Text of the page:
She tiptoes forward, her eyes darting between the packing boxes and the area of the invisible door. At the closest packing box she squats and peers in. Huddled in the straw is the object of her plan, its huge eyes looking at her, unblinking. She kneels forward and reaches in expecting the animal to cower away or swipe at her with deadly claws. It does neither, nor does it stretch to sniff her fingers. As her eyes adjust she notices how skinny the little animal is. She wraps her fingers around the fur and bones and draws it out. She tucks it under her sweater, sprints to the sidewalk and then runs until she feels safe enough to slow to a walk.

In front of the old apartment building Laf sits on the top step and analyzes the kitten she knows she has saved from whatever evil lurks in the alley. His green and yellow eyes look back at her with a combination of fear and curiosity. His color is a hodgepodge, she decides, a word her mother used to describe their breakfast that morning. She runs her fingers over his coat of black, white, yellow, brown, and orange.

“If you was mine I’d name you Hodgepodge.” The kitten burrows under her sweater. Fearing it might be cold, Laf goes inside and climbs to the stair where she had been coloring when she first saw the old lady.

She sits for some time, petting the kitten. She wants to ask her mother if she can keep it but knows what the answer would be. This is not a good time to have a pet. She looks over at the door marked 2B and considers again her plan before screwing up her courage.

“Mistoffolees, you need to learn to chew your food. I think you would enjoy it a lot more. And you too Rum Tum Tugger.” The old lady gets up from her chair and maneuvers her way through the furry sea to put the bag of treats in the cupboard. “All right my babies. That’s all the treats you get today. I still need to feed you, don’t I?” Skimbleshanks responds with an affirmative. Bustopher Jones finds the old lady’s chair a warm place to relax.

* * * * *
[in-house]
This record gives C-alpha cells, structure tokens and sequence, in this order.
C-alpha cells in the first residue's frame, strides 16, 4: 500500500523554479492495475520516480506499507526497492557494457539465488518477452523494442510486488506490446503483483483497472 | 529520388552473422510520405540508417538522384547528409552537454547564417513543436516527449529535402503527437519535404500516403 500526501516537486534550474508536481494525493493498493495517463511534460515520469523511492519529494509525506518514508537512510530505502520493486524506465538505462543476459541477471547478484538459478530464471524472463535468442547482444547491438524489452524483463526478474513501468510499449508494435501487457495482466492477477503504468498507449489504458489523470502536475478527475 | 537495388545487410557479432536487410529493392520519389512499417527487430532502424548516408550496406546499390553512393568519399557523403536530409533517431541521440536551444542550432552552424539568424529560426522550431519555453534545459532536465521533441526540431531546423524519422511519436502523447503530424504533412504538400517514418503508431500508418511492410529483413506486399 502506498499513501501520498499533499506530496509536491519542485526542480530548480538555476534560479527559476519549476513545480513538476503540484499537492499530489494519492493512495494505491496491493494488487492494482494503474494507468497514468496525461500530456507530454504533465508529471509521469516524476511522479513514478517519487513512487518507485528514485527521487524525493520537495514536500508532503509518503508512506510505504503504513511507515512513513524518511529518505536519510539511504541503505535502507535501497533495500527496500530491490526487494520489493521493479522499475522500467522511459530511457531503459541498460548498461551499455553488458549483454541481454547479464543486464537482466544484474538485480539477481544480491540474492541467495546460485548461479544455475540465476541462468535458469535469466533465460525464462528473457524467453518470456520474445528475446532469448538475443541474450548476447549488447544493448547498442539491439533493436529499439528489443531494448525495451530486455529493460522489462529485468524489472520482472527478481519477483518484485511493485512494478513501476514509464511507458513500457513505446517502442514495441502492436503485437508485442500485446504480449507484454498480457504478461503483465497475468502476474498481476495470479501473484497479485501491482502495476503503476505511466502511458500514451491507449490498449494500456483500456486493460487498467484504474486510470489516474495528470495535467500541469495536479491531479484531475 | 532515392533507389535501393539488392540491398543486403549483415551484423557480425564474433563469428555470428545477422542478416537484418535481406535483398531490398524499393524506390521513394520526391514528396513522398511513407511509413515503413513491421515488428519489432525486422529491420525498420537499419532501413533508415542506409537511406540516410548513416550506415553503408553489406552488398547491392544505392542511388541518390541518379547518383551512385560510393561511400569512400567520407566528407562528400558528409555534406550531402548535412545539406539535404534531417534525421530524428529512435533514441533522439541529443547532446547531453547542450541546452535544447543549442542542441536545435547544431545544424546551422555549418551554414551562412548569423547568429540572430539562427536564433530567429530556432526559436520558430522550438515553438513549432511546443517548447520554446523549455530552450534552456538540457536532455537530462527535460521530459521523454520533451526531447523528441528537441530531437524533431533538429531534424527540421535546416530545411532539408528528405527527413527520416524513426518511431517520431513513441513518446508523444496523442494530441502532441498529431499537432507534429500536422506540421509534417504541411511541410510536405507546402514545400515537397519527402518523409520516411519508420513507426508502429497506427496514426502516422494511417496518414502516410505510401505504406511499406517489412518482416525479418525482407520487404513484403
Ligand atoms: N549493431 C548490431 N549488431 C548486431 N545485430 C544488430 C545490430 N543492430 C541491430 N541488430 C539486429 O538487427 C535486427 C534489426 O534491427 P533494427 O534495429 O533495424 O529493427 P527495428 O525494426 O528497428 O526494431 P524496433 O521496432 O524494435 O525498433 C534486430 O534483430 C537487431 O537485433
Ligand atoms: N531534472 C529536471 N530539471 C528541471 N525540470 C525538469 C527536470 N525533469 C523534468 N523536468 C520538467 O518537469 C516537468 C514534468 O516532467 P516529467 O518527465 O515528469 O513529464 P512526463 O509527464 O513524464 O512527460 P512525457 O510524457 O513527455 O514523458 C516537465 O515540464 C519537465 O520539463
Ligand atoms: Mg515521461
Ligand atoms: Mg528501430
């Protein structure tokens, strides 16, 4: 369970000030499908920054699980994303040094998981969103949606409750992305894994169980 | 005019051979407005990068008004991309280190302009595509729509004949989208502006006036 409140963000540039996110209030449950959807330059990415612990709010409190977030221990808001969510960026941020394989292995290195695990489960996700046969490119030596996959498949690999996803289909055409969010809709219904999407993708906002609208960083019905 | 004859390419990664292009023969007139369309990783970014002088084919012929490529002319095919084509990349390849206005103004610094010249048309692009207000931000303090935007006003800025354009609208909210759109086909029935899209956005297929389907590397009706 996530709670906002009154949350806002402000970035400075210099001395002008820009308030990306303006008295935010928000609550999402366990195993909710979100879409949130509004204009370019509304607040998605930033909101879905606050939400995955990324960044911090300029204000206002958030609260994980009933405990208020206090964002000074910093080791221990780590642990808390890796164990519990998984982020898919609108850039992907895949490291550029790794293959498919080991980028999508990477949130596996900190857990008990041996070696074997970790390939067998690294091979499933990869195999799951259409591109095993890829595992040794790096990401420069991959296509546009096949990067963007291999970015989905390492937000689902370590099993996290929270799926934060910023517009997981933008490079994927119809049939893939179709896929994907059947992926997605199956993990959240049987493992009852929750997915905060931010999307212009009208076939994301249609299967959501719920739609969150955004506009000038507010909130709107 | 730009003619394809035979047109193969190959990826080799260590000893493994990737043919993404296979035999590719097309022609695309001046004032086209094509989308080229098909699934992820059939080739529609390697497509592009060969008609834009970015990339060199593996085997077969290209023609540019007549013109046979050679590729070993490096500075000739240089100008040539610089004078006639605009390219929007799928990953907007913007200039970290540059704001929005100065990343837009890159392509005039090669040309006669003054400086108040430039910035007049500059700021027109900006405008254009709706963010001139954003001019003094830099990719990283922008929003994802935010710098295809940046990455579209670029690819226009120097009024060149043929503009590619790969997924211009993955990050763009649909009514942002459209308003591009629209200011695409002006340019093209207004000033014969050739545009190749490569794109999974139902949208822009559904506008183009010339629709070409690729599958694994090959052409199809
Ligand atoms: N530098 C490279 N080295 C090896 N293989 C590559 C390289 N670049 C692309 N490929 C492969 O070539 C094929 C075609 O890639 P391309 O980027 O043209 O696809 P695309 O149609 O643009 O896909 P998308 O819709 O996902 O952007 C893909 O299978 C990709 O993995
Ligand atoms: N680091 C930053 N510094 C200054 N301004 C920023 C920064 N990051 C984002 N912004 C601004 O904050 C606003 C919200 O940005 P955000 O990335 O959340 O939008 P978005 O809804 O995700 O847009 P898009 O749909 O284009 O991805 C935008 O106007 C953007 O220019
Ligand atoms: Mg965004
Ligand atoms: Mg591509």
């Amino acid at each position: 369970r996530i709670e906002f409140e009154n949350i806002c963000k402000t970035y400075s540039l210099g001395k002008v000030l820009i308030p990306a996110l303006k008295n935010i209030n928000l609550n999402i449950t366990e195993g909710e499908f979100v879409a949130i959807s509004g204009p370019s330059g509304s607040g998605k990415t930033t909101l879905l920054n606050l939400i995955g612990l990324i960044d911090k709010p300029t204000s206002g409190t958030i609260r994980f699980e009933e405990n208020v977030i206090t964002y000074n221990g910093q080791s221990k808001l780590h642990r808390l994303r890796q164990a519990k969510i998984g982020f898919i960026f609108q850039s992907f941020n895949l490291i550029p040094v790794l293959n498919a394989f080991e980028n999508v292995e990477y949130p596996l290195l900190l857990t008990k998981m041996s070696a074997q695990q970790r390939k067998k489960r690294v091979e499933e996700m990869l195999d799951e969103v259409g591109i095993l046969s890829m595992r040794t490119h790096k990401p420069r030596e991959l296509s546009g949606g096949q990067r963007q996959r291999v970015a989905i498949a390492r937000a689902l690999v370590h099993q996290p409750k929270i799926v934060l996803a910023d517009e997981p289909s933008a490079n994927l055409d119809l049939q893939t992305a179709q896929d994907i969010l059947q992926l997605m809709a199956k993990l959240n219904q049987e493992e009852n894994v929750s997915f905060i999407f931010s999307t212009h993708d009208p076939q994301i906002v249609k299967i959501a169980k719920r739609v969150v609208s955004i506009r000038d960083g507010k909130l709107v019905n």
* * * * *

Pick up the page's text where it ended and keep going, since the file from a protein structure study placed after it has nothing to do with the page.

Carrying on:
“Okay, now, whose turn is it to choose? Tumblebrutus? Are you sure? Well then, will it be beef or chicken or turkey?” Tumblebrutus scratches behind his ear again and shakes his head. “What do you mean you already picked fish? You are all just getting spoiled.”

The old lady lines up four bowls, picks up the first can and then notices that all heads have again turned toward the living room. Demeter moves first and takes up position six feet from the door. Rum Tum Tugger and Skimbleshanks follow quickly. Then comes Tumblebrutus, Mistoffolees, Sillabub and finally the old lady. Bustopher Jones doesn’t even bother moving.

The old lady listens at the door for a moment. “Who is it?” Again she has the can of sliced fish clutched tightly to her chest.

Knock... Knock... Knock.

Hearing the knocking this time the old lady asks again, “Who is it?” and as before there is no response. Everyone but Bustopher Jones is at the door. Demeter watches from her statue stance. One by one the old lady unlocks the three brass locks. She sets her face and opens the door to the end of the security chain. Once again she sees through the crack the sad little face of the red headed girl. For some time they stare into each other’s eyes, each seemingly waiting for the other to say something. The old lady, not being patient with children and not understanding them, begins to close the door. The little girl places her hand on the door and shakes her head. Then she looks down and pulls the kitten from under her sweater.

The old lady’s eyes open wide. “Oh, my!” she exclaims, and is unable to say anything else before she finds the kitten being thrust through the crack. She drops the can of sliced fish and accepts the ball of fur. “Oh, you poor baby. You’re starving to death. Where did you find...” but the little girl is out of sight. The old lady can hear a voice calling down from the third floor.

“Laughter, where are you?”

“Oh, you are so pretty,” the old lady coos. What should I name you? And what beautiful eyes. I think I will name you...”

The little girl stands on the bottom step and watches the door close. "Hodgepodge," she whispers. She sighs, turns and calls up the hollow stairway, “Coming, Momma.”

Thank you for reading Sad Laughter. If you enjoyed this short story, or even if you didn't, please feel free to leave a comment on our guestbook.